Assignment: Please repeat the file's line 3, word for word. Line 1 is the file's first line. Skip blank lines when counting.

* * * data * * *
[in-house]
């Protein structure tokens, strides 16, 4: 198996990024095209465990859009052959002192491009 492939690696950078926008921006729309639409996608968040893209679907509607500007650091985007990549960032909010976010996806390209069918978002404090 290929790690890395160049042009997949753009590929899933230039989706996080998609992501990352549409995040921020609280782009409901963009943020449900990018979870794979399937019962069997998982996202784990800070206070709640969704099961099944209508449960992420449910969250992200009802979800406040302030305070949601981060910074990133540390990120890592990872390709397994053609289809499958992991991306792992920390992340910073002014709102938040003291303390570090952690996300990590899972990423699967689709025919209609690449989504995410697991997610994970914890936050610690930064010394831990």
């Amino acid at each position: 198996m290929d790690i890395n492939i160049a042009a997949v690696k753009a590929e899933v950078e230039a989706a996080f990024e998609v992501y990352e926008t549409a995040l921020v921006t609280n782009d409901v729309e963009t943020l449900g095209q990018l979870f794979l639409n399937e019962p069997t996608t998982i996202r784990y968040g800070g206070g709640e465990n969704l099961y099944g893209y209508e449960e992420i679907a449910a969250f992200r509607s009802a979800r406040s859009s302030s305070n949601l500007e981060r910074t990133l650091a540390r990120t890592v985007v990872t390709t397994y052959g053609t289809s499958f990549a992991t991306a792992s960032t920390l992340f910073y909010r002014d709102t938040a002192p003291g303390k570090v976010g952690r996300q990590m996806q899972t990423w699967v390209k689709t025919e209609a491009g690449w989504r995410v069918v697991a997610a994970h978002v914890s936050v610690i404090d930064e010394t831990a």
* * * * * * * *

């Amino acid at each position: 198996m290929d790690i890395n492939i160049a042009a997949v690696k753009a590929e899933v950078e230039a989706a996080f990024e998609v992501y990352e926008t549409a995040l921020v921006t609280n782009d409901v729309e963009t943020l449900g095209q990018l979870f794979l639409n399937e019962p069997t996608t998982i996202r784990y968040g800070g206070g709640e465990n969704l099961y099944g893209y209508e449960e992420i679907a449910a969250f992200r509607s009802a979800r406040s859009s302030s305070n949601l500007e981060r910074t990133l650091a540390r990120t890592v985007v990872t390709t397994y052959g053609t289809s499958f990549a992991t991306a792992s960032t920390l992340f910073y909010r002014d709102t938040a002192p003291g303390k570090v976010g952690r996300q990590m996806q899972t990423w699967v390209k689709t025919e209609a491009g690449w989504r995410v069918v697991a997610a994970h978002v914890s936050v610690i404090d930064e010394t831990a």